Well, the gear has now all arrived (it arrived on the same plane that brought Karl), and we are all set to leave tomorrow. We have about 7000 pounds of food, camp gear and science gear -- drill, protective equipment, etc. -- with us this year. Karl has completed his refresher course in Antarctic survival, and today we collected frozen food, one of the last items "pulled", given perishability.
I went out today to guide the helicopter pilots to the site, so that they know exactly where we want them to put our camp. The boxes for the drill weigh as much as 250 pounds, so if the pilot drops the gear more than a few meters from where we want to drill, it is not a small matter to move it. The site looks good after a year away. The snow is smooth, where last year it was very rough with sastrugi (wind forms). After I left, there were three more flights with just cargo, taking most of our gear and dropping it there. The last remaining bits will fly with us tomorrow.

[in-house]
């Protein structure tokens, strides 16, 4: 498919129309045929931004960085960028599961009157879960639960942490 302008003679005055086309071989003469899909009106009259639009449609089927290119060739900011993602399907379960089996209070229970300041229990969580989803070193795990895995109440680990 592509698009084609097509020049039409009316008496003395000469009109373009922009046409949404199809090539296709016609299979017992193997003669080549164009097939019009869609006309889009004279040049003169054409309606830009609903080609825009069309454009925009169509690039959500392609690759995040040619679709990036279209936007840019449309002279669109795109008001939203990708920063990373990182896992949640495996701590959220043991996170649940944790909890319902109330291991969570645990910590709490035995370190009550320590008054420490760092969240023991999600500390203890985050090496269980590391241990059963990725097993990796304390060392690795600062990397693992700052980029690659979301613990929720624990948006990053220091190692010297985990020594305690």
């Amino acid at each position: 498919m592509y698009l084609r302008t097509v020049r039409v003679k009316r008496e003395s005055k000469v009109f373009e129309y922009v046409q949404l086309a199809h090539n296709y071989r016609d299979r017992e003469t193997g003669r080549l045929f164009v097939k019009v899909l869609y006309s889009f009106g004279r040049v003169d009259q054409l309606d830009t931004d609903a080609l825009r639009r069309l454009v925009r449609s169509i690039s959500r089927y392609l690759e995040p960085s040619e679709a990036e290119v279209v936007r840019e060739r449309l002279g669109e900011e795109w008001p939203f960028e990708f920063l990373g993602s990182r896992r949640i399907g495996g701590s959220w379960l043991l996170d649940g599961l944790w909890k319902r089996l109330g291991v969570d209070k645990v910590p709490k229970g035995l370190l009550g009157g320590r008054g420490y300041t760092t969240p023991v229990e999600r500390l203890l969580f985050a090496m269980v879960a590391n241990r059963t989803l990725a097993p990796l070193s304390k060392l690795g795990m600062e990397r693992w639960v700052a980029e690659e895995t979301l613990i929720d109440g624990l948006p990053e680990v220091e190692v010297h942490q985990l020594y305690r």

During my flight, the valley walls and floors were stunning as ever. The infinite variety of shapes and patterns in the rocks of this area is truly remarkable.
Finally, Toby and I spent some time finalizing the packing of the sample bottles we will use in our sampling of snow pits, and now we are getting ourselves all packed up to leave in the morning. Tomorrow morning at 10:15 is our scheduled time. We are looking forward to a great season. I'll send news when we return.
ion pages from 2003 and 2004